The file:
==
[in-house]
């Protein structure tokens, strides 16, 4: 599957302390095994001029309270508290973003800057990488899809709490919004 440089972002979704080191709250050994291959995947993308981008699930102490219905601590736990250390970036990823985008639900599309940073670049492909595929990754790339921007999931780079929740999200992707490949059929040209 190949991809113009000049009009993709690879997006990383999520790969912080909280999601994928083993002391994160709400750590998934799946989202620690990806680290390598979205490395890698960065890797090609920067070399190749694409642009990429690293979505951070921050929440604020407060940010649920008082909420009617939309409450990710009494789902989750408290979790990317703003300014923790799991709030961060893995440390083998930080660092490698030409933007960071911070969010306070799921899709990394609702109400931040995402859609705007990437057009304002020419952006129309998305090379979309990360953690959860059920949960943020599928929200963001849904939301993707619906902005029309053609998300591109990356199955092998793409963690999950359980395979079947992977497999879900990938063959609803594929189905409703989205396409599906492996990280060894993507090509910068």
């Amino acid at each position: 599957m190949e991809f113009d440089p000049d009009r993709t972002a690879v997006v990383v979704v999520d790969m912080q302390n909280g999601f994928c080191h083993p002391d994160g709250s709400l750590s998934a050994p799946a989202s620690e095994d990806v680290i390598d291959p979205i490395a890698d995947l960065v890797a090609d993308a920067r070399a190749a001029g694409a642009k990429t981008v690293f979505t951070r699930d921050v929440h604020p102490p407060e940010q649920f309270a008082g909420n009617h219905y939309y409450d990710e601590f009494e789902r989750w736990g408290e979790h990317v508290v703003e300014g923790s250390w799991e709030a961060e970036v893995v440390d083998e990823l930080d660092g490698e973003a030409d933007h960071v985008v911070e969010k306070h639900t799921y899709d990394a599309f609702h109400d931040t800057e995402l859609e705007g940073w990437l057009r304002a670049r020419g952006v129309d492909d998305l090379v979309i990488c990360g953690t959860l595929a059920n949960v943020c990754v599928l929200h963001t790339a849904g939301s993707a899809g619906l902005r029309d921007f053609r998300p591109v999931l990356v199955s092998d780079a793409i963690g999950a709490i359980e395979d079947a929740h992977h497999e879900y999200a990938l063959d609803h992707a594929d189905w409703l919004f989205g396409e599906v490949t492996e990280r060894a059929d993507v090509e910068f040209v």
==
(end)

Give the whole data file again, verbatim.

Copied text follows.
[in-house]
């Protein structure tokens, strides 16, 4: 599957302390095994001029309270508290973003800057990488899809709490919004 440089972002979704080191709250050994291959995947993308981008699930102490219905601590736990250390970036990823985008639900599309940073670049492909595929990754790339921007999931780079929740999200992707490949059929040209 190949991809113009000049009009993709690879997006990383999520790969912080909280999601994928083993002391994160709400750590998934799946989202620690990806680290390598979205490395890698960065890797090609920067070399190749694409642009990429690293979505951070921050929440604020407060940010649920008082909420009617939309409450990710009494789902989750408290979790990317703003300014923790799991709030961060893995440390083998930080660092490698030409933007960071911070969010306070799921899709990394609702109400931040995402859609705007990437057009304002020419952006129309998305090379979309990360953690959860059920949960943020599928929200963001849904939301993707619906902005029309053609998300591109990356199955092998793409963690999950359980395979079947992977497999879900990938063959609803594929189905409703989205396409599906492996990280060894993507090509910068």
């Amino acid at each position: 599957m190949e991809f113009d440089p000049d009009r993709t972002a690879v997006v990383v979704v999520d790969m912080q302390n909280g999601f994928c080191h083993p002391d994160g709250s709400l750590s998934a050994p799946a989202s620690e095994d990806v680290i390598d291959p979205i490395a890698d995947l960065v890797a090609d993308a920067r070399a190749a001029g694409a642009k990429t981008v690293f979505t951070r699930d921050v929440h604020p102490p407060e940010q649920f309270a008082g909420n009617h219905y939309y409450d990710e601590f009494e789902r989750w736990g408290e979790h990317v508290v703003e300014g923790s250390w799991e709030a961060e970036v893995v440390d083998e990823l930080d660092g490698e973003a030409d933007h960071v985008v911070e969010k306070h639900t799921y899709d990394a599309f609702h109400d931040t800057e995402l859609e705007g940073w990437l057009r304002a670049r020419g952006v129309d492909d998305l090379v979309i990488c990360g953690t959860l595929a059920n949960v943020c990754v599928l929200h963001t790339a849904g939301s993707a899809g619906l902005r029309d921007f053609r998300p591109v999931l990356v199955s092998d780079a793409i963690g999950a709490i359980e395979d079947a929740h992977h497999e879900y999200a990938l063959d609803h992707a594929d189905w409703l919004f989205g396409e599906v490949t492996e990280r060894a059929d993507v090509e910068f040209v």